June 14, 2010

Taser Death: Jose Alfredo Jimenez (Harris County, TX)

The Houston Chronicle reports that another taser electrocution has taken place in America. This is the 81st such death in the past 18 months.

An unidentifed Harris County sheriff pulled over a white pickup for a traffic violation on June 14th.  The driver, Jose Jimenez, was asked to get out of his vehicle. We don't know what was said ... but, the deputy indicates that Jimenez hit him in the chest and began running away. The deputy says that he caught up to Jimenez about 75 feet away from the traffic stop and pumped him with 50,000 volts of electricity from his taser gun.

"He (the suspect) fell to the ground and hit his head," said Christina Garza, a sheriff's spokeswoman.
Paramedics were called to the scene to drive to save Jimenez's life with CPR. He was eventually taken to the Houston Northwest Medical Center. Jose Alfredo Jimenez died at the hospital.

The incident remains under investigation. Please POST A COMMENT ('Village Voices') if you have any additional information to share on this taser-related electrocution.

9 comments:

Gunfighter said...

So far, it seems like a justified use of a Taser.

Villager said...

Gunfighter - Everything is "justified" when you get to tell the story. The other guy is dead ... so we aren't able to hear his side of the story, are we?

Gunfighter said...

Which means nothing, Wayne... is there any indication that the officer acted inappropriately?

I think that we can assume a couple of things here... the first is the distance of the traffic stop to the place where the suspect was tased and fell to the ground... that indicates that there was an attempt at flight. If flight was attempted, the officer had every justification in the book to use force. The use of a taser would be well within the justifiable bounds for using force in pretty much any police department.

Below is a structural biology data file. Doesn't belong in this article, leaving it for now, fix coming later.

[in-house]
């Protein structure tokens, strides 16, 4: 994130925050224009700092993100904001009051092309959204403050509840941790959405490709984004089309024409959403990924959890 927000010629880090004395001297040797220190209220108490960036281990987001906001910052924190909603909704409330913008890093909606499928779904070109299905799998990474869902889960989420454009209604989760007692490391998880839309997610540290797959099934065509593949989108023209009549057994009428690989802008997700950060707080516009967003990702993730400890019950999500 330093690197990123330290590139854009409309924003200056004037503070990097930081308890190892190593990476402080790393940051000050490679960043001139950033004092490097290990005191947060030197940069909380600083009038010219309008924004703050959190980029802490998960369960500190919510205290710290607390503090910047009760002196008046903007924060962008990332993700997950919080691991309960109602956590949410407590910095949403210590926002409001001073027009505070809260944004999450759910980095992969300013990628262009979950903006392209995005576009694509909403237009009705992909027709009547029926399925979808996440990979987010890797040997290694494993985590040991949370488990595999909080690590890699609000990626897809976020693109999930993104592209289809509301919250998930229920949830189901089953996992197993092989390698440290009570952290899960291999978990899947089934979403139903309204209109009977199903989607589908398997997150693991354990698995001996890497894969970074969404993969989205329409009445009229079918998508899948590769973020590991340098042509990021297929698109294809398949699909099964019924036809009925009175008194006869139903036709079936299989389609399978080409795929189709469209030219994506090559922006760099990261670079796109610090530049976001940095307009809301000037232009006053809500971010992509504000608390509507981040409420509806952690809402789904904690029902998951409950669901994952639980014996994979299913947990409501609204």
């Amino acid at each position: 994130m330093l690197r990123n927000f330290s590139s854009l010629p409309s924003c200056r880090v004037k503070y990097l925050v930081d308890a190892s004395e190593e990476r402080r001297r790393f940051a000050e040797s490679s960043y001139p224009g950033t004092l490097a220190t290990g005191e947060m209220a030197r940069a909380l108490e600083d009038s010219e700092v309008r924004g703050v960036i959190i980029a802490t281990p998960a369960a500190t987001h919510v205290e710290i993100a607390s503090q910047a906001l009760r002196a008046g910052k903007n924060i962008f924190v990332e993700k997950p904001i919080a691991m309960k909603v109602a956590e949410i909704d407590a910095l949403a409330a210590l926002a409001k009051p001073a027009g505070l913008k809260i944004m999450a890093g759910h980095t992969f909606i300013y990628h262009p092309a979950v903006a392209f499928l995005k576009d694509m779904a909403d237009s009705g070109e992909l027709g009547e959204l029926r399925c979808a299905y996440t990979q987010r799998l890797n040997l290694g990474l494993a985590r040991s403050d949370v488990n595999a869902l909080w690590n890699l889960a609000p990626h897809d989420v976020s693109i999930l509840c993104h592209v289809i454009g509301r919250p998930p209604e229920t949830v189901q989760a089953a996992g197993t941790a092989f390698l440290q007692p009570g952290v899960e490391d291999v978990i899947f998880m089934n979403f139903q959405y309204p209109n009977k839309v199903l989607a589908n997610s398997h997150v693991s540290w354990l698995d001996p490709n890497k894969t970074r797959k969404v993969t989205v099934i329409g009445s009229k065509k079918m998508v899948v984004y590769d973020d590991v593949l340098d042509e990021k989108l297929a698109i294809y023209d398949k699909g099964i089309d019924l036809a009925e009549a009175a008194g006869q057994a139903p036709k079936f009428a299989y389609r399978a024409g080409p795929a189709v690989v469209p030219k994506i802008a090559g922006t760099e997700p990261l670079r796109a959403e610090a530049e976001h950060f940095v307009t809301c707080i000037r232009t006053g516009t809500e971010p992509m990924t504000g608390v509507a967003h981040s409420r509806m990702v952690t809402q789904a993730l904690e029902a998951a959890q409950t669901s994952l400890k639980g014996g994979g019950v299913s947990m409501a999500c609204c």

As for the dead man not being able to tell his tale... it is indeed unfortunate, but that sort of things happens when you run from the cops. There should be a lesson in that.

Villager said...

Gunfighter - I don't disagree with anything that you said. However, the federal courts ruled that police should not use their tasers unless they are facing imminent danger or threat. What threat was it to this officer when a guy ran away?

Is the penalty for resisting arrest supposed to be death-by-electrocution?

Gunfighter said...

"What threat was it to this officer when a guy ran away?"

An at-large suspect can be considered a threat to public safety.

As for the penalty for resisting arrest... that is for a court to decide, however in order to effect the arrest, the officer used a permissible level of force to make it happen. The suspect died, that is unfortunate. The upside is that most suspects live through the arrest process, even the ones that resisit.

Villager said...

Gunfighter - Federal courts changed the rules of the game. They ruled that police cannot use their taser guns unless they are in imminent danger. Jose Jimenez did not offer imminent danger to the officers. As such, the officers went against the federal ruling when they used their taser guns.

It should cost them and their city some money...

Gunfighter said...

The ruling of the 8th circuit court doesn't trump the United States Supreme court.

Villager said...

Gunfighter - Can you elaborate on your Supreme Court comment? Has the Supreme Court made a ruling on taser torture?

Gunfighter said...

See Graham v. Connor. Also see Tennessee v. Garner. Neither of these cases mention Tasers on their own, but tasers are legal and they fall within the less lethal area when it comes to the use of force.